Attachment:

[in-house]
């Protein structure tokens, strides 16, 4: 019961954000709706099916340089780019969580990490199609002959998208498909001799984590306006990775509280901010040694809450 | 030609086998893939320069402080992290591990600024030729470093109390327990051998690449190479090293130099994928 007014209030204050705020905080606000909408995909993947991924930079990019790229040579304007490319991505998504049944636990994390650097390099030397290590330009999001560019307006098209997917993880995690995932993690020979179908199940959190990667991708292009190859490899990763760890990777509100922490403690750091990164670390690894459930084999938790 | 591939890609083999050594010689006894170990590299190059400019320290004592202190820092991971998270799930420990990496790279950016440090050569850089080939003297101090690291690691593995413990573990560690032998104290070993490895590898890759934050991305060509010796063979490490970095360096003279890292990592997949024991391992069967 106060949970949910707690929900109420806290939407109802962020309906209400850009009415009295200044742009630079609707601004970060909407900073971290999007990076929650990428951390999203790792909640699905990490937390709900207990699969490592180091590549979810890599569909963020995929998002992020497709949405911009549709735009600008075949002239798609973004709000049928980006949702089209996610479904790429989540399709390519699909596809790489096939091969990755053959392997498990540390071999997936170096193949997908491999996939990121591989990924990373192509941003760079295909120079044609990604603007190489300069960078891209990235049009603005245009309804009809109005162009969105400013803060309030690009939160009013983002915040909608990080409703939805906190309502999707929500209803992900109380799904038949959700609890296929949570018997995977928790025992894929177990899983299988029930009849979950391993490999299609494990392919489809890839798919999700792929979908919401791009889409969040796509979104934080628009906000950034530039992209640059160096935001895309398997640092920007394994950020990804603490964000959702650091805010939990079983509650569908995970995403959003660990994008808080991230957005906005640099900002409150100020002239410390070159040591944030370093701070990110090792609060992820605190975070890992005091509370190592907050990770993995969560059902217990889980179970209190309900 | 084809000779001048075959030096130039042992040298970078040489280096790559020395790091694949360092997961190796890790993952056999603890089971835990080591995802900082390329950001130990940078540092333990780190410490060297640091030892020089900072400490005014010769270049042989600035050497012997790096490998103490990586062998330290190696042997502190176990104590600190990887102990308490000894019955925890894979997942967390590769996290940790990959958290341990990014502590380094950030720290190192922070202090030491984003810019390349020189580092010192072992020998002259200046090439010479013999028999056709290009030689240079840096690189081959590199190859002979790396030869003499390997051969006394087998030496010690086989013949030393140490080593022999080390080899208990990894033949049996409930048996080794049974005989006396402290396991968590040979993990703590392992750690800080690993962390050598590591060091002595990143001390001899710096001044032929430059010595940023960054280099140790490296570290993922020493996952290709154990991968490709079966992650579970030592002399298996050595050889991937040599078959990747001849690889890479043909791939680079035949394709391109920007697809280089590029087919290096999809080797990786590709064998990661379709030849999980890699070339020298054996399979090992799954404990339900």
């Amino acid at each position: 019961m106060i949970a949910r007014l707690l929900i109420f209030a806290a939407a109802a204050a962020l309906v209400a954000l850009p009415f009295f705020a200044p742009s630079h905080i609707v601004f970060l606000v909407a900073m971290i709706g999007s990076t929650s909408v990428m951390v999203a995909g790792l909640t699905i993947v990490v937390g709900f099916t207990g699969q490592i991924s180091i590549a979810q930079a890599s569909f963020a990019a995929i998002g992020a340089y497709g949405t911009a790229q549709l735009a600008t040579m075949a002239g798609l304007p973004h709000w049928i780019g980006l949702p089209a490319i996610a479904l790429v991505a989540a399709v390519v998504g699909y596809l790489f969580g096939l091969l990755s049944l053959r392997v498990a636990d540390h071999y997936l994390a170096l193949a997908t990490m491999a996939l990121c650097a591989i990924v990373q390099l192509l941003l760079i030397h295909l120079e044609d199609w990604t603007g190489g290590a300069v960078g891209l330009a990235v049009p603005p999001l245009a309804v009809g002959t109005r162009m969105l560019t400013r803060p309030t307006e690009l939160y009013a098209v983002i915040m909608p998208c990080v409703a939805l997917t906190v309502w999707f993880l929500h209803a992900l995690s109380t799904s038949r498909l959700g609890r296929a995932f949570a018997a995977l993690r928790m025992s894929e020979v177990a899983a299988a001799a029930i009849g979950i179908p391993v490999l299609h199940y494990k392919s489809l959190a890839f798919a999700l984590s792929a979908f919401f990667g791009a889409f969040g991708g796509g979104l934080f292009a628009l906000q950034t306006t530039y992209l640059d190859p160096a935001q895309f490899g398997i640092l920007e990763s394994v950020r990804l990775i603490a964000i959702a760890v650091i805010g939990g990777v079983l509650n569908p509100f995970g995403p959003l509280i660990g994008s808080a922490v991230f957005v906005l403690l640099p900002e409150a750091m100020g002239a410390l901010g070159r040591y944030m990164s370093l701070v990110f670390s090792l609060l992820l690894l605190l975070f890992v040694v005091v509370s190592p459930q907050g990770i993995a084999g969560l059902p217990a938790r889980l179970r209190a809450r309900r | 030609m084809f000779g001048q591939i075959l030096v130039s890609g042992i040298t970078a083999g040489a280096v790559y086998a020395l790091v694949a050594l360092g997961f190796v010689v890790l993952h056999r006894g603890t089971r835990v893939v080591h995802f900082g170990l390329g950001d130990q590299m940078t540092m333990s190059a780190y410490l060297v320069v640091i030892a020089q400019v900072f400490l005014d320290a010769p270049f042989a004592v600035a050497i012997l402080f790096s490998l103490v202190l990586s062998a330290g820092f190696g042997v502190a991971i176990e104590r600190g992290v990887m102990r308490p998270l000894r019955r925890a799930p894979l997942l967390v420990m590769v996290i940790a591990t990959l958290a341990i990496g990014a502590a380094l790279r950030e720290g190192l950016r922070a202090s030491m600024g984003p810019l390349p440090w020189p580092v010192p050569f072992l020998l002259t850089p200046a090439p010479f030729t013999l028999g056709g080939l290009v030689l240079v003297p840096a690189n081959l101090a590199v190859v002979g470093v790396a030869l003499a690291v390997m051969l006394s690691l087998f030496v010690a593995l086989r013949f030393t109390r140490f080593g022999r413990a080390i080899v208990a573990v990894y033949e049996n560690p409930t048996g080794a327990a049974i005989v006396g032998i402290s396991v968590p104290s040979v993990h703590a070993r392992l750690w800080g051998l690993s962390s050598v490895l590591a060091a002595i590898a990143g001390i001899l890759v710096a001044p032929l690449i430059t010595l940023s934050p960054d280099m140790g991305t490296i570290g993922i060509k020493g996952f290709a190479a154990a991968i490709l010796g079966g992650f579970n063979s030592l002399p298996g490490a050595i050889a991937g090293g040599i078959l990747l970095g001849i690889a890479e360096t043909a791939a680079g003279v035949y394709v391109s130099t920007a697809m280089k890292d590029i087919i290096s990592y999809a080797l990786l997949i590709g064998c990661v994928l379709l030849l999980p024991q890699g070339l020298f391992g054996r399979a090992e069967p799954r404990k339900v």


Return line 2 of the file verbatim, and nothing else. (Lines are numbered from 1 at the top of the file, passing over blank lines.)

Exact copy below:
């Protein structure tokens, strides 16, 4: 019961954000709706099916340089780019969580990490199609002959998208498909001799984590306006990775509280901010040694809450 | 030609086998893939320069402080992290591990600024030729470093109390327990051998690449190479090293130099994928 007014209030204050705020905080606000909408995909993947991924930079990019790229040579304007490319991505998504049944636990994390650097390099030397290590330009999001560019307006098209997917993880995690995932993690020979179908199940959190990667991708292009190859490899990763760890990777509100922490403690750091990164670390690894459930084999938790 | 591939890609083999050594010689006894170990590299190059400019320290004592202190820092991971998270799930420990990496790279950016440090050569850089080939003297101090690291690691593995413990573990560690032998104290070993490895590898890759934050991305060509010796063979490490970095360096003279890292990592997949024991391992069967 106060949970949910707690929900109420806290939407109802962020309906209400850009009415009295200044742009630079609707601004970060909407900073971290999007990076929650990428951390999203790792909640699905990490937390709900207990699969490592180091590549979810890599569909963020995929998002992020497709949405911009549709735009600008075949002239798609973004709000049928980006949702089209996610479904790429989540399709390519699909596809790489096939091969990755053959392997498990540390071999997936170096193949997908491999996939990121591989990924990373192509941003760079295909120079044609990604603007190489300069960078891209990235049009603005245009309804009809109005162009969105400013803060309030690009939160009013983002915040909608990080409703939805906190309502999707929500209803992900109380799904038949959700609890296929949570018997995977928790025992894929177990899983299988029930009849979950391993490999299609494990392919489809890839798919999700792929979908919401791009889409969040796509979104934080628009906000950034530039992209640059160096935001895309398997640092920007394994950020990804603490964000959702650091805010939990079983509650569908995970995403959003660990994008808080991230957005906005640099900002409150100020002239410390070159040591944030370093701070990110090792609060992820605190975070890992005091509370190592907050990770993995969560059902217990889980179970209190309900 | 084809000779001048075959030096130039042992040298970078040489280096790559020395790091694949360092997961190796890790993952056999603890089971835990080591995802900082390329950001130990940078540092333990780190410490060297640091030892020089900072400490005014010769270049042989600035050497012997790096490998103490990586062998330290190696042997502190176990104590600190990887102990308490000894019955925890894979997942967390590769996290940790990959958290341990990014502590380094950030720290190192922070202090030491984003810019390349020189580092010192072992020998002259200046090439010479013999028999056709290009030689240079840096690189081959590199190859002979790396030869003499390997051969006394087998030496010690086989013949030393140490080593022999080390080899208990990894033949049996409930048996080794049974005989006396402290396991968590040979993990703590392992750690800080690993962390050598590591060091002595990143001390001899710096001044032929430059010595940023960054280099140790490296570290993922020493996952290709154990991968490709079966992650579970030592002399298996050595050889991937040599078959990747001849690889890479043909791939680079035949394709391109920007697809280089590029087919290096999809080797990786590709064998990661379709030849999980890699070339020298054996399979090992799954404990339900």